# Find all integers $(x, y)$ such that $1 + 2^x + 2^{2x + 1} = y^2$ [duplicate]

Find all integers $$(x, y)$$ such that $$1 + 2^x + 2^{2x + 1} = y^2$$ So I basically used $$f(x) = 1 + 2^x + 2^{2x + 1} = y^2$$ and created a table from 0 to 20. I got two pairs of integers: $$(0, \pm2)$$ and $$(4, \pm23)$$ I want to know if there's another method or if there are any other pairs of integers, or a generalisation.

• artofproblemsolving.com/wiki/index.php/2006_IMO_Problems/… Commented Jan 25, 2017 at 18:54
• Maybe useful$$1 + 2^x + 2^{2x + 1} = y^2\\2.2^{2x}+2^x+1-y^2=0 \\like\\ax^2+bx+c=0\\2^x=\frac{-b\pm\sqrt{b^2-4ac}}{2a}=\frac{-1\pm\sqrt{1-4(2)(1-y^2)}}{4}\\ \Delta=8y^2-7=q^2$$ Commented Jan 25, 2017 at 19:19
• before anyone closes this without looking at the link above, while this problem does seem to come from the IMO in 2006 the linked page doesn't have a correct answer (only answer fragments that the page admits are faulty). As such, the OP seems justified in searching for a correct answer... Though it would be much better if the OP explained this himself/herself Commented Jan 25, 2017 at 19:31
• This can be rewritten as $(2^{x+2}+1)^2-8y^2=-7$. So you want a solution to $u^2-8y^2=-7$ for $u$ one more than a power of $2$. Commented Jan 25, 2017 at 19:31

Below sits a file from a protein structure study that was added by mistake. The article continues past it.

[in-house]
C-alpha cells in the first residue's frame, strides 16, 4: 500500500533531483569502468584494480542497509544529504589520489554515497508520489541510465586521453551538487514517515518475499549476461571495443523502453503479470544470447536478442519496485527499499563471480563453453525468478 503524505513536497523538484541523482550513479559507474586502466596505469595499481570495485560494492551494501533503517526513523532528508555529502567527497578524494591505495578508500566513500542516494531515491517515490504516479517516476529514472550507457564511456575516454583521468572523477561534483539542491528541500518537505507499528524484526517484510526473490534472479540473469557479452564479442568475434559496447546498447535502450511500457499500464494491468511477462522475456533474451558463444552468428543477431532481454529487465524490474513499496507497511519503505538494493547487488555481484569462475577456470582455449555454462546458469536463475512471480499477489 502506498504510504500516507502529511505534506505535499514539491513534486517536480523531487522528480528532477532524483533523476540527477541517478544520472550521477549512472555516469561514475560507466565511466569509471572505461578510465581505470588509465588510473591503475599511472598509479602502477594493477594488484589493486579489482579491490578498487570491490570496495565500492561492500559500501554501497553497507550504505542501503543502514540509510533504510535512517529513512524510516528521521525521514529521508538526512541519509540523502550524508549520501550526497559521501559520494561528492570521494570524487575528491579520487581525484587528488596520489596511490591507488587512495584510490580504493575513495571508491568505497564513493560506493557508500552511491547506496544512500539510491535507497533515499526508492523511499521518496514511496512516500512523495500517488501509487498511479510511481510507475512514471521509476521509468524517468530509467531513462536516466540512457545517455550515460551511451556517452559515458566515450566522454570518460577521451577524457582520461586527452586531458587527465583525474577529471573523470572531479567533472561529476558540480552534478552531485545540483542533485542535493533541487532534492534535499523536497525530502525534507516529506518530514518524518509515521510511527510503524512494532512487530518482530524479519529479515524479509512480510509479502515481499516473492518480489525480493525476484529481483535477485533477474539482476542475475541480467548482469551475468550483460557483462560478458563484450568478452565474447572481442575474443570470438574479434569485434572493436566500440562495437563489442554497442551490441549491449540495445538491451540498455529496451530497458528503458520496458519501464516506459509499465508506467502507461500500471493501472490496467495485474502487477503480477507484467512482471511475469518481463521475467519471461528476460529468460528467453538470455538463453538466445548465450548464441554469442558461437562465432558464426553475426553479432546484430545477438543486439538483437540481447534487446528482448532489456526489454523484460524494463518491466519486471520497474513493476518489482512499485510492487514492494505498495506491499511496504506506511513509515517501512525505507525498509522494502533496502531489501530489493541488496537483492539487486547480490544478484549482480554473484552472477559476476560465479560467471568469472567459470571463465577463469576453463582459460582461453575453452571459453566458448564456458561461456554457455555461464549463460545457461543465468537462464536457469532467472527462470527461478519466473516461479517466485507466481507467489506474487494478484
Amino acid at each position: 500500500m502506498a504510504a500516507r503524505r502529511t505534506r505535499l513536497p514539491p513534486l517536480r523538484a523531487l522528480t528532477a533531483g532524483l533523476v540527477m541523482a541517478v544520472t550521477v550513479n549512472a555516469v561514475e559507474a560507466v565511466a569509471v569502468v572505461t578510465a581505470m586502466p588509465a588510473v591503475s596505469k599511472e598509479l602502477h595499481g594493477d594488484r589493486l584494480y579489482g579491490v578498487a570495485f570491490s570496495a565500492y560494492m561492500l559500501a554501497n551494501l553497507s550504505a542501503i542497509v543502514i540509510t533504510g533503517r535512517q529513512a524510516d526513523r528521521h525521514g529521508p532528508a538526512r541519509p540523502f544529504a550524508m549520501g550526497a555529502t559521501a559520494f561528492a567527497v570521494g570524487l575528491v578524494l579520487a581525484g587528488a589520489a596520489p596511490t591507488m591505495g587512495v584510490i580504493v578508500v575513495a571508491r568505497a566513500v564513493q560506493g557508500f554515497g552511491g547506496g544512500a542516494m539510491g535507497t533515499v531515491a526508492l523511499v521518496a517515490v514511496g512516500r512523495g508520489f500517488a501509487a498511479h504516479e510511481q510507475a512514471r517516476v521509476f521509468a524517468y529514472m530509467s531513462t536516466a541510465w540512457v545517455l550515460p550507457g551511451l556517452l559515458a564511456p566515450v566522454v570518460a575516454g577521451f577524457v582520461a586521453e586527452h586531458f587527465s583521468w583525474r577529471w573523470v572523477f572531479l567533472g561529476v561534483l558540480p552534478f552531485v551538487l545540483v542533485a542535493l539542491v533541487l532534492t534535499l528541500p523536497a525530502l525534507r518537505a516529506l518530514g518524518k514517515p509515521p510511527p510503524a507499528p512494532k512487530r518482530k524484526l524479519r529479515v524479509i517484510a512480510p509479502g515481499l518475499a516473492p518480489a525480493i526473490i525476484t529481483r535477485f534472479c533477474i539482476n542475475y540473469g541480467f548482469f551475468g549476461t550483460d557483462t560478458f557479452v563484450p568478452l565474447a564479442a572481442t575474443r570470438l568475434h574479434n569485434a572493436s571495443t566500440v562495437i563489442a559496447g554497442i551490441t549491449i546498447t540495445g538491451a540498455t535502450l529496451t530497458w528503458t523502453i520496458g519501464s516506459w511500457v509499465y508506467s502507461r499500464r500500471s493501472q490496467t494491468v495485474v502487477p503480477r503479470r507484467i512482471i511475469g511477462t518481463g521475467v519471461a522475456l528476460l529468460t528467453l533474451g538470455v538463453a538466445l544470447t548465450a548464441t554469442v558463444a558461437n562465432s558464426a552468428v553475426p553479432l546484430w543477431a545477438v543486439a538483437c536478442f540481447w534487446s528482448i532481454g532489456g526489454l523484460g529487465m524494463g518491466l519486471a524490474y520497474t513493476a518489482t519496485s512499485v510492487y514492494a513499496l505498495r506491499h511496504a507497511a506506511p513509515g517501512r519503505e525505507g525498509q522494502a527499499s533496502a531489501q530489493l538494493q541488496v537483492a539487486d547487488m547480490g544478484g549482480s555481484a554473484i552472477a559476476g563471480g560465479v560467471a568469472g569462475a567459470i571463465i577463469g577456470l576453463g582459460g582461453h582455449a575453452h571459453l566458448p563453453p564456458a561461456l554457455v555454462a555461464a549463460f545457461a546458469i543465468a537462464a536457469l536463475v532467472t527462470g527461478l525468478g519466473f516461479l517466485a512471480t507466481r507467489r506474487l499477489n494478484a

$1 + 2^x + 2^{2x + 1} = y^2 \\\implies 2^x(2^{x+1}+1) = (y+1)(y-1)$

$x<-1$ gives a non-integer LHS (no solutions)

$x=-1$ gives LHS $= 1$ with no solutions for $y$

$x=0$ gives LHS $= 3$ and $y=\pm 2$

For $x>0$, $y$ is odd so put $y=2k+1$ and $2^x(2^{x+1}+1) = (2k+2)(2k) = 4k(k+1)$ which is divisible by $8$ so $x\ge 3$ and $2^{x-2}(2^{x+1}+1) = k(k+1)$.

Clearly we cannot have $k=2^{x-2}$ or $k+1=2^{x-2}$ so we need $(2^{x+1}+1)$ to split into (odd) factors $r,s$ such that $2^{x-2}r = s\pm 1$.

Then $|r|<8$ otherwise $2^{x-2}|r| > (2^{x+1}+1)$. Also $2^{x-2}r^2 = sr\pm r$ so $|r|=3$ is the only viable choice and $2^{x-2}9 = (2^{x+1}+1) \pm 3$ gives $2^{x-2} = 4$ i.e. $x=4$ (and $y=\pm 23$) as the only other solution.

In summary: the only solutions $(x,y)$ are $(0,\pm 2)$ and $(4,\pm 23)$, those you found.

• can you please explain me the last part of your proof starting from: Clearly we cannot have $k=2^{x-2}$ or $k+1=2^{x-2}$... Thanks in advance. Commented Jun 21, 2019 at 18:22
• @Kamal : First case implies $8k+1=k+1$, the second $8k+9=k$, which clearly are both not possible. Both are conclusions from $[2^{x-2}](8\cdot [2^{x-2}]+1)=k(k+1)$. Commented Jun 21, 2019 at 19:34
• @Lutz, thanks for giving me time to reply. I have one more question if this does not bother you. why we split $(2^{x+1}+1)$ into odd factors such that $2^{x-2}r = s\pm 1$ with r must be $|r|<8$? I did not get how he came to the last expression. thanks again. Commented Jun 22, 2019 at 8:18
• @Kamal : Generally, you split both factors, $ab=(a_1a_2)(b_1b_2)=(a_1b_1)(a_2b_2)$. However, from the first factor you get only powers of $2$, and one of the resulting factors has to be odd, so any finer factorization has to come from the second factor. Now you want to identify $(k,k+1)$ either with $(ab_1,b_2)$ or with $(b_2,ab_1)$, which requires $|b_2-ab_1|=1$. Commented Jun 22, 2019 at 8:37
• thanks a lot @LutzL for your beautiful explanation. Commented Jun 22, 2019 at 9:49